A midday stroll down Main Street, Whitesburg can be a lonely experience. The courthouse is the busiest place in town, but tables at the Courthouse Cafe across the street are fairly empty. On a weekday afternoon co-owner Laura Schuster worked the kitchen by herself. She can’t afford an assistant right now. “Once the layoffs started we immediately knew what would happen, that people would be afraid that they also would lose their jobs and they would cut back anyway they can,” says Schuster. “And one way to cut back is to not eat out. I’d say business is down 50 percent, if not more.”

Whitesburg and other coal towns in the region are also suffering from a steep drop in coal tax revenue. The money goes to counties and was originally intended for an economy beyond coal. In Whitesburg’s Letcher County, coal tax revenue is half what it was just a few years ago.

Jason Bailey, director of the Kentucky Center for Economic Policy, says over the years coal severance taxes have been diverted for other uses. “Local governments in eastern Kentucky have gradually become dependent on the coal severance as just a general fund source for operations,” says Bailey “For them to pay for police, to do basic road repair. So they’ve had a really hard time because there’s the lack of a tax base outside that as well to generate revenue.”

Justin Maxson, president of the Mountain Association for Community Economic Development, says the transition to a “low-coal” economy will be “slow, hard and expensive.” He points out the region was poor, even while coal boomed. “So there will be no easy fix.”

Marketplace Morning Report for Friday, April 11, 2014 Lorri Shundich

Kae and David Fisher opened their store in downtown Whitesburg last year.  

Check out all our Coal Play stories.

Lorri Shundich

Laura Schuster, co-owner of the Courthouse Cafe in Whitesburg, KY, says business is down 50 percent, if not more.

by Sarah GardnerPodcast Title When the coal layoffs trickle downStory Type FeatureSyndication SlackerSoundcloudStitcherSwellPMPApp Respond No

The loaded meaning behind 'What do you do?'

Marketplace - American Public Media - Wed, 2014-04-09 09:08

Jim and Deb Fallows of the Atlantic continue their travels across the United States, in partnership with Marketplace. This week, the Fallows are taking a break from exploring different towns across the country to examine something we all do – introduce ourselves.  

Or more precisely, they're examining the thing we say right after we introduce ourselves. It’s different in every part of the country.

In New York or D.C., the first question after an introduction is often “What do you do?” – meaning, what’s your job? But careful asking that question in Burlington, Vermont, says Fallows. People are more likely to respond, “I ski or I run a lot or I have a little boat.”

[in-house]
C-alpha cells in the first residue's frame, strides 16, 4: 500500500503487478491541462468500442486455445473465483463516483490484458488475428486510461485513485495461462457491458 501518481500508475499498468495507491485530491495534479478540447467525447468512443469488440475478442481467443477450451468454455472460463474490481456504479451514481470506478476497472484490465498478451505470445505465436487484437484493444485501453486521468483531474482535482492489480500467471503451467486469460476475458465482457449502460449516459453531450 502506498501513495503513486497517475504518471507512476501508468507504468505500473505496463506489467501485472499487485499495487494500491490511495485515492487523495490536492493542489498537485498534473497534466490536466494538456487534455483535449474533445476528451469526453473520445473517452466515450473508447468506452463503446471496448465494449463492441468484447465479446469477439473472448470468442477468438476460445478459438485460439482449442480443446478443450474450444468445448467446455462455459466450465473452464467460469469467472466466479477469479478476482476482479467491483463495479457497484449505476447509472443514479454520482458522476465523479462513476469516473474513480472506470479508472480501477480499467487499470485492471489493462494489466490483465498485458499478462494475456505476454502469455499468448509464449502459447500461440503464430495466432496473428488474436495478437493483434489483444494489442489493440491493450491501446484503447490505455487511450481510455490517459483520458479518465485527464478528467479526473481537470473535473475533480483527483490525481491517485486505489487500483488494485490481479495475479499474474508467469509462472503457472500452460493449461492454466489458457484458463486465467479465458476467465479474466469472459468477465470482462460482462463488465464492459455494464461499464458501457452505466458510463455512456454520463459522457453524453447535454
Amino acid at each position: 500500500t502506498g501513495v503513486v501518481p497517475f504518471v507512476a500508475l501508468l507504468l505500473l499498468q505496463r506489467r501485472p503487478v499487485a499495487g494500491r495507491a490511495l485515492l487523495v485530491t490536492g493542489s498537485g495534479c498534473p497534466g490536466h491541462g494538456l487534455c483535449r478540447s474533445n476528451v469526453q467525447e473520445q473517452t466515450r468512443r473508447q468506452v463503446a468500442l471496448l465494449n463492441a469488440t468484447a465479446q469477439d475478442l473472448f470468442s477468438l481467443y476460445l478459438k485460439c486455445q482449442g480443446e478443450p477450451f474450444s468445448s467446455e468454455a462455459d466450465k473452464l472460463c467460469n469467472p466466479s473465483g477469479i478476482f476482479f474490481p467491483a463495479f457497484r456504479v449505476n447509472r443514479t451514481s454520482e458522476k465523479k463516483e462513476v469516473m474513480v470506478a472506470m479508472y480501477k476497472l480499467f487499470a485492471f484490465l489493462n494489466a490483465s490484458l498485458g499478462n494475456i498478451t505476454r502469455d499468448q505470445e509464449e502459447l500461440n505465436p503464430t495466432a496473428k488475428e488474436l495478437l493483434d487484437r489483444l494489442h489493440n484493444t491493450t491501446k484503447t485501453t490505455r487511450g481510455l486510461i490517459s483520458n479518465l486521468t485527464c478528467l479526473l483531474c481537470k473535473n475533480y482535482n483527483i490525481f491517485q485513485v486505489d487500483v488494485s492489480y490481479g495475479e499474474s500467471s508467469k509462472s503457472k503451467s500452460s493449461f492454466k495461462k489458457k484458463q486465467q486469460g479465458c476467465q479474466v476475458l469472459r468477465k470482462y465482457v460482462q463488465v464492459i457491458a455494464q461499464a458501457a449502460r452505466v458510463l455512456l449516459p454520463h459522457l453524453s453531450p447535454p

Deb Fallows says “It’s a question that matters. It’s something we say all the time." She was caught off guard when, in Greenville, South Carolina, she was asked what church she went to. In cities like Chicago or Boston, it’s not uncommon for people to ask "Which parish do you live in?" In midsized cities, it's often "Where did you go to high school?"

Fallows says the questions are meant to tease out socioeconomic status, political viewpoints, and cultural background.

“You know that somebody’s kind of digging for information to put you into their world – how do you fit into my world?

Debate: In An Online World, Are Brick And Mortar Colleges Obsolete?

NPR News - Wed, 2014-04-09 09:00

Proponents of online education say it's flexible and economical. But skeptics say "college by Internet" is a pale substitute for real-world exchanges with instructors and peers inside the classroom.

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The New Age: Leaving Behind Everything, Or Nothing At All

NPR News - Wed, 2014-04-09 08:21

Older generations might have left behind physical letters, photographs and journals. But much of that is digital now. Saving and organizing it all is a new challenge for librarians and writers alike.

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9-Month-Old Boy Charged With Attempted Murder In Pakistan

NPR News - Wed, 2014-04-09 08:17

Musa Khan was arrested along with his family at a violent protest in Lahore where police said the boy threw stones at them.

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Food Scraps To Fuel Vertical Farming's Rise In Chicago

NPR News - Wed, 2014-04-09 07:14

As vertical farming takes root in cities around the world, critics fear it's leaving a big carbon footprint. An experiment in Chicago turning garbage into energy aims to prove them wrong.

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PODCAST: Medicare's pay-data dump

Marketplace - American Public Media - Wed, 2014-04-09 07:01

As of today, we know a whole lot more about how much Medicare pays doctors. The government has released huge amounts of data on which doctors, got paid how much, for what procedures. The data show payments to more than 800,000 doctors and health care organizations. It includes information for thousands of procedures.

Also, some mergers have relevance to people’s lives says antitrust attorney Allen Grunes, and the proposed Time Warner-Comcast deal is one of them. Grunes, with the firm GeyerGorey, says the internet will be a focal point as the combined company would have at least 40 percent, and as much as 50 percent, of the fastest high-speed internet service market.

Coffee is the single-most popular food item — solid or liquid — that Americans consume at breakfast, according to the NPD Group. And although American coffee consumption has been more or less flat since the 1980s (and has fallen since peaking in the 1940s), one category is booming: single serve. The dominant player in the domestic market is Green Mountain’s Keurig machines and their K-cup pods but Switzerland-based Nestle and its Nespresso machines are hoping to muscle in to U.S. market.

On Heels Of GM, Toyota Recalls More Than 6 Million Vehicles

NPR News - Wed, 2014-04-09 07:01

The recall involves some of the Japanese automaker's top-selling vehicles, including some model years for the RAV4 SUV, Corolla, Yaris and Matrix.